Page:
Home > Communication > China, Vodafone and Optus Upset By Huawei Block

China, Vodafone and Optus Upset By Huawei Block

Scott Morrison, in his brief tenure as Home Affairs Minister, has drawn the ire of the Chinese Government, Vodafone and Optus by blocking Huawei from Australia’s 5G.

The core issue behind the decision is whether or not Huawei can be legally obliged by the Chinese government to collect data or otherwise use their infrastructure to aid a foreign government, namely China.

The Chinese government has criticised the decision through official and unofficial channels.

A spokesperson from the Chinese Ministry of Commerce said that Australia’s decision would “exert negative influence” on both Chinese and Australian companies, calling on the Australian government to adhere to the principles of fairness and openness.

The spokesperson commented “Australia should look at the big picture of bilateral economic and trade cooperation, rather than easily interfere with and restrict normal business activities in the name of national security.”

Outside of official government channels, the Global Times ran editorials criticising the decision as well.

The paper, which is controlled by the Chinese Communist Party, claimed that Australia was following America into economically protectionist policy settings.

The editorial further claimed that national security was being used as an excuse to discriminate against Chinese companies and as a way to isolate Hauwei from the global market.

The author writes “Washington and its followers boycotting Chinese producers should be aware that the world’s largest telecommunications market is in China and the largest comprehensive market in the future is also in China,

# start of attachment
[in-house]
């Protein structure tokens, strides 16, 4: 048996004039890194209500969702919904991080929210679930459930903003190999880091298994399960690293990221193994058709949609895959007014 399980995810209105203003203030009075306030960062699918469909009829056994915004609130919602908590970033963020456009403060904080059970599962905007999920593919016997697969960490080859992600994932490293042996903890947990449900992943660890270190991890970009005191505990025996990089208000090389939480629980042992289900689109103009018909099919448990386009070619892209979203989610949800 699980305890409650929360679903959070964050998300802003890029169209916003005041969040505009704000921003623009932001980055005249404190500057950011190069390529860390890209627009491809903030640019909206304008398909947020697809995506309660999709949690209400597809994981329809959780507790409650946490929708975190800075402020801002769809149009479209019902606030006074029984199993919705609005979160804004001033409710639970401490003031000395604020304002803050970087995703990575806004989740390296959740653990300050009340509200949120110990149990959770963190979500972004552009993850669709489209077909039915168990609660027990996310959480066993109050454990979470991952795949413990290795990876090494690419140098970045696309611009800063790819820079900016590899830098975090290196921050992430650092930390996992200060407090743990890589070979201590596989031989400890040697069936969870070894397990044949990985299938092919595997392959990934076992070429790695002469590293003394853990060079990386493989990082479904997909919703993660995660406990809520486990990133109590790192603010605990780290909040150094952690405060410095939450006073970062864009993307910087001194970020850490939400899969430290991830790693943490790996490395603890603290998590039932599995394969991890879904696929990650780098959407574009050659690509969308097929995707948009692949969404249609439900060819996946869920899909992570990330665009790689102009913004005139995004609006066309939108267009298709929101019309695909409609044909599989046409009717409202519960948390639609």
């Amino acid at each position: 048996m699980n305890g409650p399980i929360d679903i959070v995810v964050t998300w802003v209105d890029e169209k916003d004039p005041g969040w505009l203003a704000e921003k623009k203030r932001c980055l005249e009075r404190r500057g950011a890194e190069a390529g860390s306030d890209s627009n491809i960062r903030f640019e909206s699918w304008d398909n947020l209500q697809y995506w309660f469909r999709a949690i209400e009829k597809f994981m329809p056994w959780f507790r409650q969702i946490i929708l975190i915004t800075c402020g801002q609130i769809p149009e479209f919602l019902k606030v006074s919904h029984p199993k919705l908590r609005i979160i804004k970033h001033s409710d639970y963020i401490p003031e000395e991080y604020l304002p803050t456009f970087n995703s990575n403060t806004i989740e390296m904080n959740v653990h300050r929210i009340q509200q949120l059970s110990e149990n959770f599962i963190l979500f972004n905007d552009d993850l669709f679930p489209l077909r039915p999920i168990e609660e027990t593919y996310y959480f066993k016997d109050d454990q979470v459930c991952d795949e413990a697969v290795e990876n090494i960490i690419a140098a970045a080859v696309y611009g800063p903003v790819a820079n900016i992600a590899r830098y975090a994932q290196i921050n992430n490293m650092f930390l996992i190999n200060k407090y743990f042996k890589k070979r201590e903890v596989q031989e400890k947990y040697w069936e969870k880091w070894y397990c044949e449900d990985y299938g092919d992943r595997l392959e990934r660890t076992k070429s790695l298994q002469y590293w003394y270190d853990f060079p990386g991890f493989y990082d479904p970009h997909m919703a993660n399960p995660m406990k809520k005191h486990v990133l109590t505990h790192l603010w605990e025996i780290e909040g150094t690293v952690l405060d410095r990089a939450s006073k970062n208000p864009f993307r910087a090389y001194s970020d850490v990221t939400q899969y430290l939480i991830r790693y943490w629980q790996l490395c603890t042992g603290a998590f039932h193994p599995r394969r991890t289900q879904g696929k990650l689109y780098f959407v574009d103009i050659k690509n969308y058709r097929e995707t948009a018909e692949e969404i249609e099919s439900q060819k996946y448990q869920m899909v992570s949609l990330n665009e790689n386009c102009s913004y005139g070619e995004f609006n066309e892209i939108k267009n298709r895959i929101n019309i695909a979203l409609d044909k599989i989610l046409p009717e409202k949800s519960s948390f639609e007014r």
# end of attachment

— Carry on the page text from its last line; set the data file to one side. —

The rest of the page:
“Those who willfully hurt Chinese companies with an excuse of national security will meet their nemesis.”

Vodafone and Optus also voiced their concerns. Both companies already use Huawei equipment in their 4G networks and were hoping for an associated advantage over Telstra based on their shared previous experience with the Chinese tech giant.

VHA (Vodafone) chief strategy officer Dan Lloyd criticised the timing, considering the decision too close to the spectrum auction and as a result “fundamentally undermines Australia’s 5G future, and we will consider what it means for our business”.

Optus took a more reserved approach to the news, with vice-president for Regulatory and Public Affairs Andrew Sheridan commenting “Optus welcomes the certainty that the government’s 5G security guidance provides to the industry,

“Optus has a mix of vendors in its mobile network and we remain well-positioned to lead in the delivery of 5G services.”

“Optus shares the government’s objectives of ensuring the security of Australia’s information, communications and critical infrastructure.

“Our track record demonstrates collaboration with government, departmental agencies and vendors to develop appropriate controls and safeguards to ensure that our network and services remain secure. Optus will comply with the guidance.”

Interested parties had expected the decision for months, with the US and the UK and Canada making their differing positions on the choice clear.

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